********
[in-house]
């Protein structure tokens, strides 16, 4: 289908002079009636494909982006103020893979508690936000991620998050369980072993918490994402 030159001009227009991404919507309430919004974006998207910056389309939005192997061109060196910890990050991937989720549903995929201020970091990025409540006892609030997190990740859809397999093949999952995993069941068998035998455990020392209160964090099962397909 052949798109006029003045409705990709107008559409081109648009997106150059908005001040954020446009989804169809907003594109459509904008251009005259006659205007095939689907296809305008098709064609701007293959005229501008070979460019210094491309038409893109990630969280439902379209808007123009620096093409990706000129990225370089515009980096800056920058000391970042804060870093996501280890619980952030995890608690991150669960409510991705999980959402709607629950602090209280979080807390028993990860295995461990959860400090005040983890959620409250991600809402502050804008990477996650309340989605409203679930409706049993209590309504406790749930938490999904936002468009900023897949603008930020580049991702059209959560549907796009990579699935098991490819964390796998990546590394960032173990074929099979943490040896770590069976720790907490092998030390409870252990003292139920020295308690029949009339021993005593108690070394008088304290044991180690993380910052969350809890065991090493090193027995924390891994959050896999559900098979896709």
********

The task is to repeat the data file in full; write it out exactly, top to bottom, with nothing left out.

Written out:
[in-house]
């Protein structure tokens, strides 16, 4: 289908002079009636494909982006103020893979508690936000991620998050369980072993918490994402 030159001009227009991404919507309430919004974006998207910056389309939005192997061109060196910890990050991937989720549903995929201020970091990025409540006892609030997190990740859809397999093949999952995993069941068998035998455990020392209160964090099962397909 052949798109006029003045409705990709107008559409081109648009997106150059908005001040954020446009989804169809907003594109459509904008251009005259006659205007095939689907296809305008098709064609701007293959005229501008070979460019210094491309038409893109990630969280439902379209808007123009620096093409990706000129990225370089515009980096800056920058000391970042804060870093996501280890619980952030995890608690991150669960409510991705999980959402709607629950602090209280979080807390028993990860295995461990959860400090005040983890959620409250991600809402502050804008990477996650309340989605409203679930409706049993209590309504406790749930938490999904936002468009900023897949603008930020580049991702059209959560549907796009990579699935098991490819964390796998990546590394960032173990074929099979943490040896770590069976720790907490092998030390409870252990003292139920020295308690029949009339021993005593108690070394008088304290044991180690993380910052969350809890065991090493090193027995924390891994959050896999559900098979896709």